A tree of beruas
Other names: Luli, seashore mangosteen.
Beruas is a lesser known fruit native to the Peninsular Malaysia. There are over 100 species in the genus Garcinia. Garcinia hombroniana is considered nearest to mangosteen.
This tree is usually grown for ornamental purposes but the small fruits it bears have an excellent taste. Unlike mangosteen, it has a red rind. Some botanists believe that this species is one of the two naturally hybridizing parents of mangosteen. This fruit can be naturally seen in the coastal regions, from the lowland forests near the sea to the lower mountain forests and the highlands
A small dioecious tree, reaching a height of 4.5-6 m; trunk straight, densely branched, young twigs smooth and green, but older bark dark brown and rough; with white latex.
Foliage and fruits of beruas
Leaves opposite, bright green, 15-25 cm long and 5-13 cm wide.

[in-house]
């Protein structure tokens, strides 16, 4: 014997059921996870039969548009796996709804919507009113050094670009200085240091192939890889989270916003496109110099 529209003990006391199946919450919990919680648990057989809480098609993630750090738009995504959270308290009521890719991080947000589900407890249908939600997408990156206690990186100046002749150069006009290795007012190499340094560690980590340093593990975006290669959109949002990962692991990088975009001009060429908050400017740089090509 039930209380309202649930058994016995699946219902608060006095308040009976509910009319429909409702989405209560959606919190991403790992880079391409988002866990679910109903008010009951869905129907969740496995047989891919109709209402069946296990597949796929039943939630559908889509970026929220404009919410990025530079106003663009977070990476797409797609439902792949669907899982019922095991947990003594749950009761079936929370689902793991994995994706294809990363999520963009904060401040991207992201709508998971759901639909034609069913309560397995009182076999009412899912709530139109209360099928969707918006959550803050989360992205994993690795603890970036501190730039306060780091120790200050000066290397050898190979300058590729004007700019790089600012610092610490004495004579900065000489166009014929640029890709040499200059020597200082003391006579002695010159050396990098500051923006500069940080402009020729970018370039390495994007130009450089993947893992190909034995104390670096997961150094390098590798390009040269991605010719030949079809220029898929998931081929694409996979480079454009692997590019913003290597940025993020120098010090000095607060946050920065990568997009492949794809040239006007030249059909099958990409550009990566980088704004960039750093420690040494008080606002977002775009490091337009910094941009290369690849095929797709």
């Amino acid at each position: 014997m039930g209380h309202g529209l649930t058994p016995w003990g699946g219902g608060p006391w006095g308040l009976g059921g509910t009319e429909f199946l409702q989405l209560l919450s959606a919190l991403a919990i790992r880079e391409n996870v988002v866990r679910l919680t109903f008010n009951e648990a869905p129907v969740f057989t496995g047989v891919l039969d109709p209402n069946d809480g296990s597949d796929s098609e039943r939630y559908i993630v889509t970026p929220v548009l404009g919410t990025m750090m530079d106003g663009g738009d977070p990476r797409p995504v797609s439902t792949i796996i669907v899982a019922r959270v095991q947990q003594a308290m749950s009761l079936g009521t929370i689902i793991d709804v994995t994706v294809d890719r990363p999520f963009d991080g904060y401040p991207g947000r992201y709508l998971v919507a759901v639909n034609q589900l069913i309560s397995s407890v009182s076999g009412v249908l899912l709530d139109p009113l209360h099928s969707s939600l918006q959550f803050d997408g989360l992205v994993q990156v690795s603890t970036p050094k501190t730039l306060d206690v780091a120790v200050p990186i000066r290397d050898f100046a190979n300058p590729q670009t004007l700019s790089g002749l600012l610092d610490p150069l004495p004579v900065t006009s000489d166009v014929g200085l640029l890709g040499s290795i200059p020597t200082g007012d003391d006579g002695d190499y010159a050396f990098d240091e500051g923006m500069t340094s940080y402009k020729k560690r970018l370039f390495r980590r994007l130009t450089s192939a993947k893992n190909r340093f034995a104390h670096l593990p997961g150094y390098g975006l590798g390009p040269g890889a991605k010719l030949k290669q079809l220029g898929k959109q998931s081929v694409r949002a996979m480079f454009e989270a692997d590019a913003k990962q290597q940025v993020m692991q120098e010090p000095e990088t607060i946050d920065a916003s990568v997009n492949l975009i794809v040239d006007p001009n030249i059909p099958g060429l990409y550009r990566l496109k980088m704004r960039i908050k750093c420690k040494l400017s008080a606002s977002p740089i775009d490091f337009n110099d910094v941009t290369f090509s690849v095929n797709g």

A flower of beruas
Flowers whitish, occurring terminally in clusters of 1-3.
Fruit smooth, spherical and beaked, with a pinkish red peel; interior segmented, like the mangosteen, but the pulp is yellowish, thin and sour, although it has a good flavour.
Most segments contain one flat seed.
Beruas fruits are eaten fresh. These have an excellent flavour. However, the pulp is thin and also tastes somewhat sour. These are made into juice and jellies.
The roots and leaves are used medicinally to relieve itching. These are also used as protective medicine after child birth.
Beruas is sometimes also used as a roostock for mangosteen.
Fruits of beruas being sold at roadside in Malaysia
Beruas trees are not cultivated for their fruits but are planted for ornamental purposes. This is a very hardy plant, tolerant to adverse soil and climatic conditions, being adapted to growing in sandy and rocky soils near the beach in its native habitat. It also grows well in acid clay soils, and tolerates drought as well as high rainfall.
New plants are mostly raised from seed.